Scarlett Thomas is well known for her mind-bending adult fantasies: The End of Mr Y, her debut, followed a PhD student’s adventures with a cursed book. In her first book for a younger audience, Dragon’s Green, there is a similar fascination with the role of the book as artefact and conduit, as the heroine finds herself travelling to the Otherworld via the pages of a book called Dragon’s Green. Thomas is a deft and stylish utiliser of fantasy tropes: buried in the strata is Alan Garner’s Elidor, where magical objects shift into normal ones when in this world (there is a paperknife that becomes a sword); there are magical rings, crystals and a wand; and the shade of Diana Wynne Jones looks on over a helpful rabbit and an exquisitely refined dragon who eats carefully educated princesses.
Thomas’s best trick is her setting: following a worldquake, technology has regressed to around 1992, so there is no internet and no 3G, thereby allowing Thomas to revel in the physical delights of books and pen and ink. The plot is a classic quest: Euphemia (Effie to her friends) is bequeathed her grandfather’s magical tomes and must prevent them from falling into the wrong hands. The writing is packed with striking images: ‘She wore black polo necks that made her head look like a planet being slowly ejected from a hostile universe.’ There are sly digs at the worlds of fashion and education, as well as references to Antigone, the Beats and James Joyce; one particular test requires knowledge of Bulgakov. Self-reliance, intelligence, courage and friendship are vital for Thomas’s characters. The exciting pace will make this a gleeful companion for many a young teen and upwards.
Also playing with familiar ideas in a delightfully original way is Sebastien de Castell’s Spellslinger, which I devoured in two days. The magical race of the Jan’Tep have a stranglehold on power. If you fail a series of tests, you are doomed to becoming a non-magic semi-serf Sha’Tep. Our hero Kellen’s father is the most powerful mage in the city, but the problem is that Kellen is just not that good at magic. He’s understandably upset about being on the road to servitude and takes matters into his own hands. There are many memorable characters, including a red-haired wanderer who fights with deadly metal cards, a vicious squirrel cat and an ancient queen who is held together by a network of spells. Aside from the breezy tone and galloping plot, there are meditations on how atrocities build societies and how stories are shaped. This is one of the best young-adult novels I’ve seen in a long time – larky, clever and slick.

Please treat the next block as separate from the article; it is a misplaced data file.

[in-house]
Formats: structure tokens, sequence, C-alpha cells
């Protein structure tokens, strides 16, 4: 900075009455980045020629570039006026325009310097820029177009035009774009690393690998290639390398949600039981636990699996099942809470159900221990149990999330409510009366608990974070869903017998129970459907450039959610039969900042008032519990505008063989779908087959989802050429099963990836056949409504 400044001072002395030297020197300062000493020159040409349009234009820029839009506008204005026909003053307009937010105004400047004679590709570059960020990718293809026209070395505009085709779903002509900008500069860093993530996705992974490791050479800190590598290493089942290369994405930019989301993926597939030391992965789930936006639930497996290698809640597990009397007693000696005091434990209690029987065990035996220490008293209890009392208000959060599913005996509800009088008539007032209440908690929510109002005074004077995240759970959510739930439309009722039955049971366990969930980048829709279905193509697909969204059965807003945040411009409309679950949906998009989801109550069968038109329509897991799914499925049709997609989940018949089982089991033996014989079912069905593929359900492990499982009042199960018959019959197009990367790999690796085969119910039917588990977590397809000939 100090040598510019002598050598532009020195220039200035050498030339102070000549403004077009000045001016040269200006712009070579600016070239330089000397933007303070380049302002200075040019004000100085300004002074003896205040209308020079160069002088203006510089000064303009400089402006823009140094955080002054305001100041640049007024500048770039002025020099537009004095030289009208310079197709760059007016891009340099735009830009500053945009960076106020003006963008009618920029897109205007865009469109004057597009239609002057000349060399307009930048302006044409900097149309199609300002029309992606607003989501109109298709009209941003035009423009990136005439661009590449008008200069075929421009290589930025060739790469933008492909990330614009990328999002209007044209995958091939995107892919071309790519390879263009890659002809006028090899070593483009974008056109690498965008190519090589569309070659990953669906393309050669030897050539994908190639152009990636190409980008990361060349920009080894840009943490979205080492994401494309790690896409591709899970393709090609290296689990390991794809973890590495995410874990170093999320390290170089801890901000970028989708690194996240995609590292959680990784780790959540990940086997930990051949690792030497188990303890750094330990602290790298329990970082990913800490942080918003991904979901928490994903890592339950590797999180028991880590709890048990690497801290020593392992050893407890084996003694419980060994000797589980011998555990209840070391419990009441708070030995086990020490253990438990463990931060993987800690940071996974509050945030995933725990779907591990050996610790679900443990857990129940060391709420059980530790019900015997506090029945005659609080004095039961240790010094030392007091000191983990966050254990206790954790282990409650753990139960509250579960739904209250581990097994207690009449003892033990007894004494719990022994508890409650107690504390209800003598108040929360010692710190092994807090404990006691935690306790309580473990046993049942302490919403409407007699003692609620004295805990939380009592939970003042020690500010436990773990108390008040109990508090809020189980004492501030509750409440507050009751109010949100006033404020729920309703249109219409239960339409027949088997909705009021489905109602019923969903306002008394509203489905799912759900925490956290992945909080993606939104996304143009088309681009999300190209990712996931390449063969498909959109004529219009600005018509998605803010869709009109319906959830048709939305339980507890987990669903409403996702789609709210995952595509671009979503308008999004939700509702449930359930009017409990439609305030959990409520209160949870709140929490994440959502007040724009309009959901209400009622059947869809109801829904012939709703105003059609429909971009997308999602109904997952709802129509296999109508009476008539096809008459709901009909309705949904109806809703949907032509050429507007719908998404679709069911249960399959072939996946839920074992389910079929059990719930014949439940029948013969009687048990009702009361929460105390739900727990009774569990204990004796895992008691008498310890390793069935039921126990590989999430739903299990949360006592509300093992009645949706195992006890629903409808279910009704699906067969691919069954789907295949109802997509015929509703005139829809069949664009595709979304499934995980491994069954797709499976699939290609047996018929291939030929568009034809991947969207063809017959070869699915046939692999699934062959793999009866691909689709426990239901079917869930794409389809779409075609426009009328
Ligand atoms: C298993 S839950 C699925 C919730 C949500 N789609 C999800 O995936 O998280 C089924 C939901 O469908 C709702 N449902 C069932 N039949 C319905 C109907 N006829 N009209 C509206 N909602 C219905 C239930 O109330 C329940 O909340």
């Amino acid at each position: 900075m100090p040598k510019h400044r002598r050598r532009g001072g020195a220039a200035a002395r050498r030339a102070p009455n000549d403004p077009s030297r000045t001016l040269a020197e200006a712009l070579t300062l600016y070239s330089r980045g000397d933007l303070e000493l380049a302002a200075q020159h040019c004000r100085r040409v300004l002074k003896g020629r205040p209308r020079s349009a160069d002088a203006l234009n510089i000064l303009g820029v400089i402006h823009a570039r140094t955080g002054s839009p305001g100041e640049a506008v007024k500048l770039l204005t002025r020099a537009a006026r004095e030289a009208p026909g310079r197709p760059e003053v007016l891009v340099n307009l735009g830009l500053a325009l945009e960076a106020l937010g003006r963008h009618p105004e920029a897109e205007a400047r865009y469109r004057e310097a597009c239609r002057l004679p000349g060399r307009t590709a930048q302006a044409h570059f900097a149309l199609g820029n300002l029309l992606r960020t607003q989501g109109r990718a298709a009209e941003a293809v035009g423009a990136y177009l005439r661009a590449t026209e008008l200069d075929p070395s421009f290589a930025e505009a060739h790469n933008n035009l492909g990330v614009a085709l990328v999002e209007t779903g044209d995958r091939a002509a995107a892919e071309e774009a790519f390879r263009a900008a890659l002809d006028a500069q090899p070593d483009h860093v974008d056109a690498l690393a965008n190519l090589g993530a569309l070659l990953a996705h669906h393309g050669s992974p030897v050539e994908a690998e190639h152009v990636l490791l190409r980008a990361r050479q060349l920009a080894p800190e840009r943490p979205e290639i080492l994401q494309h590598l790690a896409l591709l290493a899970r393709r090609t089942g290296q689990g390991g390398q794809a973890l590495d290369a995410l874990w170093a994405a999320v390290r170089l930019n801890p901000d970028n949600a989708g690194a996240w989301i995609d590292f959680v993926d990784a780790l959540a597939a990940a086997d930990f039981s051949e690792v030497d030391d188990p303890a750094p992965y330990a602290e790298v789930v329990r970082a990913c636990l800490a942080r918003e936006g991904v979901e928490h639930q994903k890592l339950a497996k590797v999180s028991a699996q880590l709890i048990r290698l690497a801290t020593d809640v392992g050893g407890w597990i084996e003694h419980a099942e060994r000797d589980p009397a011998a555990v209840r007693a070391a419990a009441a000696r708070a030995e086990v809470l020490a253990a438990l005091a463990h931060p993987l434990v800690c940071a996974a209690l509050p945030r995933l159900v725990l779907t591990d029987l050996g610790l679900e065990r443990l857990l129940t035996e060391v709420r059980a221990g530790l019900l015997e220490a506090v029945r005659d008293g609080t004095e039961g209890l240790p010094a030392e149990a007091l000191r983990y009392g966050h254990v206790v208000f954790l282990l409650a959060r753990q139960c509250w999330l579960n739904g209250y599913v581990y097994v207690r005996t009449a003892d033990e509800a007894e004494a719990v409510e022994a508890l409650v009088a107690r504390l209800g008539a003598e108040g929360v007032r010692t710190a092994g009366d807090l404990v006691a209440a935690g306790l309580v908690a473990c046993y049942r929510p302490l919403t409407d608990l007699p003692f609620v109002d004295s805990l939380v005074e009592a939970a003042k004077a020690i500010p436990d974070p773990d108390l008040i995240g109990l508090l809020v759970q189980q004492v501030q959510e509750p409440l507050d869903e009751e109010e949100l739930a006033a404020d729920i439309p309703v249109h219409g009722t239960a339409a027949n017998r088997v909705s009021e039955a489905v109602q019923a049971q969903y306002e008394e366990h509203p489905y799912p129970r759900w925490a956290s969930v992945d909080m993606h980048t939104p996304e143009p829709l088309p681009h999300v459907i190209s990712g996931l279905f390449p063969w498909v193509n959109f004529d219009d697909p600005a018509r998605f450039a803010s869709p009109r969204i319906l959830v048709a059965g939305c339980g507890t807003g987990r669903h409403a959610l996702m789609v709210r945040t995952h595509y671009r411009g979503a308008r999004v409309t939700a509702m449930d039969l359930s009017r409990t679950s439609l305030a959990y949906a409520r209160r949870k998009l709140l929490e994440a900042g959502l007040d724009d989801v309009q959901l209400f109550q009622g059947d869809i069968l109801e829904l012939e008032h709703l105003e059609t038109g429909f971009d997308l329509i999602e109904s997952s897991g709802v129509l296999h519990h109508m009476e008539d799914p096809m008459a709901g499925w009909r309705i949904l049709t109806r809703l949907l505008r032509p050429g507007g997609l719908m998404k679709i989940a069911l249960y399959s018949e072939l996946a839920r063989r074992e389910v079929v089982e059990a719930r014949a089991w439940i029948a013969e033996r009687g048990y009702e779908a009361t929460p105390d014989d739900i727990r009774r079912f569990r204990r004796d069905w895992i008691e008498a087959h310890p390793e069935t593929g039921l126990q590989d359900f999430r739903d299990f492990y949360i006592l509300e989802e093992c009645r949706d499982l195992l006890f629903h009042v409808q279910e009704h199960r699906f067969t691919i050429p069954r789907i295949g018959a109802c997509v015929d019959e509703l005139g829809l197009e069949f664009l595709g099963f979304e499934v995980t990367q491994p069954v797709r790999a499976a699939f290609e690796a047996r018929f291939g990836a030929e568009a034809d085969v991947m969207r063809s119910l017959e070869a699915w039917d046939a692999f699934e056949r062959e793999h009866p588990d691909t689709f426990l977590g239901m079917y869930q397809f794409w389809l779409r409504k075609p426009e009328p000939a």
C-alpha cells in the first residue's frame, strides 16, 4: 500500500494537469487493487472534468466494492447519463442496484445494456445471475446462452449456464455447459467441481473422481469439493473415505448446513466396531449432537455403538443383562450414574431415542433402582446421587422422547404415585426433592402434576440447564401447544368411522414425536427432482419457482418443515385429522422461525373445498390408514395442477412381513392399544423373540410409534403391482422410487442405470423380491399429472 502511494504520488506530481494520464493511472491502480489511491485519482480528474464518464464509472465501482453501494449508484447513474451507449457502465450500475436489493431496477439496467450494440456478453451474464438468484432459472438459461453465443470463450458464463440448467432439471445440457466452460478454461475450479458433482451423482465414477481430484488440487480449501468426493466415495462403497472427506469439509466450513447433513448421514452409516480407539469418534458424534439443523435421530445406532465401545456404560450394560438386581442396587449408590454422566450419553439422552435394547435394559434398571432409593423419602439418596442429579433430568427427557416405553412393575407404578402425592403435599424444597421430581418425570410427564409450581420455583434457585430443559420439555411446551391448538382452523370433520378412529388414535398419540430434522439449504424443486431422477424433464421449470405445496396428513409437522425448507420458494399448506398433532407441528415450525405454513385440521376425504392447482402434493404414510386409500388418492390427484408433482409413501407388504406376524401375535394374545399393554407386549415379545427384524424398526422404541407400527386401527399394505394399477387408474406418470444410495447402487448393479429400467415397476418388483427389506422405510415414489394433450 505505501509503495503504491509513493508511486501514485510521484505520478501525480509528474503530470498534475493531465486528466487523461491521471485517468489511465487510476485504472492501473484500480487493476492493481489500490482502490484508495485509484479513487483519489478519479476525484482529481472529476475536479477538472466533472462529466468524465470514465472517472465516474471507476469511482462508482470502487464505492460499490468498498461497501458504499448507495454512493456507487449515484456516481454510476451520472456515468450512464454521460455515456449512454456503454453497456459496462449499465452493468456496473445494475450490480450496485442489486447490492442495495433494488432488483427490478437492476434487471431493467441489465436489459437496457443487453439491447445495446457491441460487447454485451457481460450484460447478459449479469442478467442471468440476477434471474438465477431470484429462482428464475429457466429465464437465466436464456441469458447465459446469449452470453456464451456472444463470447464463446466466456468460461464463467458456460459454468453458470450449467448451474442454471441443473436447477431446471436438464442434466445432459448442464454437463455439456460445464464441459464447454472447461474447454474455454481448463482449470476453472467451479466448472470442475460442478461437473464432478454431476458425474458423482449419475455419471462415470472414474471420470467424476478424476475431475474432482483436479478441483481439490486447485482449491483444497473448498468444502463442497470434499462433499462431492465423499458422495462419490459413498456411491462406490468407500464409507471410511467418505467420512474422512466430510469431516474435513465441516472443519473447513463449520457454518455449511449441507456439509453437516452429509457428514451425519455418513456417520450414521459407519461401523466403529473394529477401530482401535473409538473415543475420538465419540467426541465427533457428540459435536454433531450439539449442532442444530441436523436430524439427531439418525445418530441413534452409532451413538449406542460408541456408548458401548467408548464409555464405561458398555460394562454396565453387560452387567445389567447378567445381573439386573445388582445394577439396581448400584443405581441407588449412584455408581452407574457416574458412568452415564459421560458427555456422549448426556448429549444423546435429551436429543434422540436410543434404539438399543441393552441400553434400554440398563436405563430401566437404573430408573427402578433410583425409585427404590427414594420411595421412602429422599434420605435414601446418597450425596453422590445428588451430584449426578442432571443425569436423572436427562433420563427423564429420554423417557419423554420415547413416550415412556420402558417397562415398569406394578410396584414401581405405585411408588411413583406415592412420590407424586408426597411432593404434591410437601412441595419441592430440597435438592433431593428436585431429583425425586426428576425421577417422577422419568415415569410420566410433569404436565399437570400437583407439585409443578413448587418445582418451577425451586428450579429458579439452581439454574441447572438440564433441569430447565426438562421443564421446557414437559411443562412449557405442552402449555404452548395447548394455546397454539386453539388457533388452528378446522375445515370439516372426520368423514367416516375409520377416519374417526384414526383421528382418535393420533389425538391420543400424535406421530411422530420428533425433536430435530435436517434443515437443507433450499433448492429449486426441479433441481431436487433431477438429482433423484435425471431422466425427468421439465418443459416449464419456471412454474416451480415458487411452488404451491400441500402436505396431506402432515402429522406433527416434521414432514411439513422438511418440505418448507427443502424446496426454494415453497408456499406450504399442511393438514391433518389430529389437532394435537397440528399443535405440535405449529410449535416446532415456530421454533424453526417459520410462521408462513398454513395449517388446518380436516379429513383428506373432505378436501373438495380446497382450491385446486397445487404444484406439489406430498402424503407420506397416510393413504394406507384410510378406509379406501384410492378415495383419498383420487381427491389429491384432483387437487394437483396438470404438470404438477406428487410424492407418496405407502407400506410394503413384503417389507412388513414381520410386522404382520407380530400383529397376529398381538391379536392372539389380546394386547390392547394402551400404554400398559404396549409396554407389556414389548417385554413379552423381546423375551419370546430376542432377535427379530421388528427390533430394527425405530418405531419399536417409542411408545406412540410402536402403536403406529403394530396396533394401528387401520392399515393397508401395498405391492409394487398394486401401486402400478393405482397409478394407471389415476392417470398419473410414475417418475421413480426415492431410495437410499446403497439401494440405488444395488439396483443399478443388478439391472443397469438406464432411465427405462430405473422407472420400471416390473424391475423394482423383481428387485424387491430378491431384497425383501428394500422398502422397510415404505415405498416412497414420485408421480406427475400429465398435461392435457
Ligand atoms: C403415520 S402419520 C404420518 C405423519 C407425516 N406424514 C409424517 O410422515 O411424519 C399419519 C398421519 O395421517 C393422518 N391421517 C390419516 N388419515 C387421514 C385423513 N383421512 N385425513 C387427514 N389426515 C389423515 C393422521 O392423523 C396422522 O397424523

Kenneth Oppel’s Every Hidden Thing takes place in the Badlands of America, at a time in the 19th century when fossil hunters were seeking out bones, attempting to piece together skeletons and destroying each other’s reputations. When Rachel and Samuel, the children of two rival naturalists, meet at a lecture, their growing love for each other threatens to put them at odds with their parents as they seek the Black Beauty, a talismanic fossil once owned by a Native American. History and social consciousness play their parts here, and the fate of the Native Americans is not sentimentalised. Rachel, a fine palaeontologist, struggles against the party-going, marrying-well role her father has placed her in, while Sam is consumed with adolescent passion. The story is evocative and surefooted, displaying a frank attitude towards sex and growing up.